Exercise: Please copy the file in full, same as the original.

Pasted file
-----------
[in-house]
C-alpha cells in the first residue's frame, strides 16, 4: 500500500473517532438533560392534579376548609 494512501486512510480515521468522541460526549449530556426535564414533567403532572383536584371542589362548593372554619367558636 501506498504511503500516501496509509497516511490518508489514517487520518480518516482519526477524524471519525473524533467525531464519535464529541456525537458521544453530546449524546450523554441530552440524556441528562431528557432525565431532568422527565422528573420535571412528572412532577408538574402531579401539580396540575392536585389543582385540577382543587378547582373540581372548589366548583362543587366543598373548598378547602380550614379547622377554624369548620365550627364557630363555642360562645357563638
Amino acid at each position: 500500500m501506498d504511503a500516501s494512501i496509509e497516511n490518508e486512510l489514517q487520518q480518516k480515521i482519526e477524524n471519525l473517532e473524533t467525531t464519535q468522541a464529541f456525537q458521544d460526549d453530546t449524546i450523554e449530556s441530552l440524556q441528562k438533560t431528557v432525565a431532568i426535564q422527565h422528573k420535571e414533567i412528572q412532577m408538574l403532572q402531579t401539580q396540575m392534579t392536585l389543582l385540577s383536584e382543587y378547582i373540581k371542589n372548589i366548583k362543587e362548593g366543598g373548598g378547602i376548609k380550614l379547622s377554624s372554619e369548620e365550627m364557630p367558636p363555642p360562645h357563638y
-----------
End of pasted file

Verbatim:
[in-house]
C-alpha cells in the first residue's frame, strides 16, 4: 500500500473517532438533560392534579376548609 494512501486512510480515521468522541460526549449530556426535564414533567403532572383536584371542589362548593372554619367558636 501506498504511503500516501496509509497516511490518508489514517487520518480518516482519526477524524471519525473524533467525531464519535464529541456525537458521544453530546449524546450523554441530552440524556441528562431528557432525565431532568422527565422528573420535571412528572412532577408538574402531579401539580396540575392536585389543582385540577382543587378547582373540581372548589366548583362543587366543598373548598378547602380550614379547622377554624369548620365550627364557630363555642360562645357563638
Amino acid at each position: 500500500m501506498d504511503a500516501s494512501i496509509e497516511n490518508e486512510l489514517q487520518q480518516k480515521i482519526e477524524n471519525l473517532e473524533t467525531t464519535q468522541a464529541f456525537q458521544d460526549d453530546t449524546i450523554e449530556s441530552l440524556q441528562k438533560t431528557v432525565a431532568i426535564q422527565h422528573k420535571e414533567i412528572q412532577m408538574l403532572q402531579t401539580q396540575m392534579t392536585l389543582l385540577s383536584e382543587y378547582i373540581k371542589n372548589i366548583k362543587e362548593g366543598g373548598g378547602i376548609k380550614l379547622s377554624s372554619e369548620e365550627m364557630p367558636p363555642p360562645h357563638y